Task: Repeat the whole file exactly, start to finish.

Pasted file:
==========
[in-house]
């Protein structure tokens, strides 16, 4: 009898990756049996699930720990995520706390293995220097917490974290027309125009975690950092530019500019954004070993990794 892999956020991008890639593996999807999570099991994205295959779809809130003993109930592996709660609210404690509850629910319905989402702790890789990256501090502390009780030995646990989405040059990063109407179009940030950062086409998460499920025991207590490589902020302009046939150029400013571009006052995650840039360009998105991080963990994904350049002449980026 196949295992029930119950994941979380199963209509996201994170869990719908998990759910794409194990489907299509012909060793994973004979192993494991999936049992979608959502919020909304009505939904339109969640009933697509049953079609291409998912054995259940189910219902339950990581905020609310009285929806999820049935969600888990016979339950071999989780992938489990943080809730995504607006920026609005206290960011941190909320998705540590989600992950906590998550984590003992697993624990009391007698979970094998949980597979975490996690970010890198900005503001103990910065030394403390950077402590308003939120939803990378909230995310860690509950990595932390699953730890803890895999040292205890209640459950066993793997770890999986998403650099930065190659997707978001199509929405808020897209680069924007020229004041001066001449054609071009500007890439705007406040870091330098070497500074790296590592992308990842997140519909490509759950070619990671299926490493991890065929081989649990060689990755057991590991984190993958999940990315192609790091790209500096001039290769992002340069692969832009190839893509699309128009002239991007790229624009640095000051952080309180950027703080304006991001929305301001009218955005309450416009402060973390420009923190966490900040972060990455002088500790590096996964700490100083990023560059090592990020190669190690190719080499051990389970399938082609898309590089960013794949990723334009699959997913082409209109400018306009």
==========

[in-house]
């Protein structure tokens, strides 16, 4: 009898990756049996699930720990995520706390293995220097917490974290027309125009975690950092530019500019954004070993990794 892999956020991008890639593996999807999570099991994205295959779809809130003993109930592996709660609210404690509850629910319905989402702790890789990256501090502390009780030995646990989405040059990063109407179009940030950062086409998460499920025991207590490589902020302009046939150029400013571009006052995650840039360009998105991080963990994904350049002449980026 196949295992029930119950994941979380199963209509996201994170869990719908998990759910794409194990489907299509012909060793994973004979192993494991999936049992979608959502919020909304009505939904339109969640009933697509049953079609291409998912054995259940189910219902339950990581905020609310009285929806999820049935969600888990016979339950071999989780992938489990943080809730995504607006920026609005206290960011941190909320998705540590989600992950906590998550984590003992697993624990009391007698979970094998949980597979975490996690970010890198900005503001103990910065030394403390950077402590308003939120939803990378909230995310860690509950990595932390699953730890803890895999040292205890209640459950066993793997770890999986998403650099930065190659997707978001199509929405808020897209680069924007020229004041001066001449054609071009500007890439705007406040870091330098070497500074790296590592992308990842997140519909490509759950070619990671299926490493991890065929081989649990060689990755057991590991984190993958999940990315192609790091790209500096001039290769992002340069692969832009190839893509699309128009002239991007790229624009640095000051952080309180950027703080304006991001929305301001009218955005309450416009402060973390420009923190966490900040972060990455002088500790590096996964700490100083990023560059090592990020190669190690190719080499051990389970399938082609898309590089960013794949990723334009699959997913082409209109400018306009």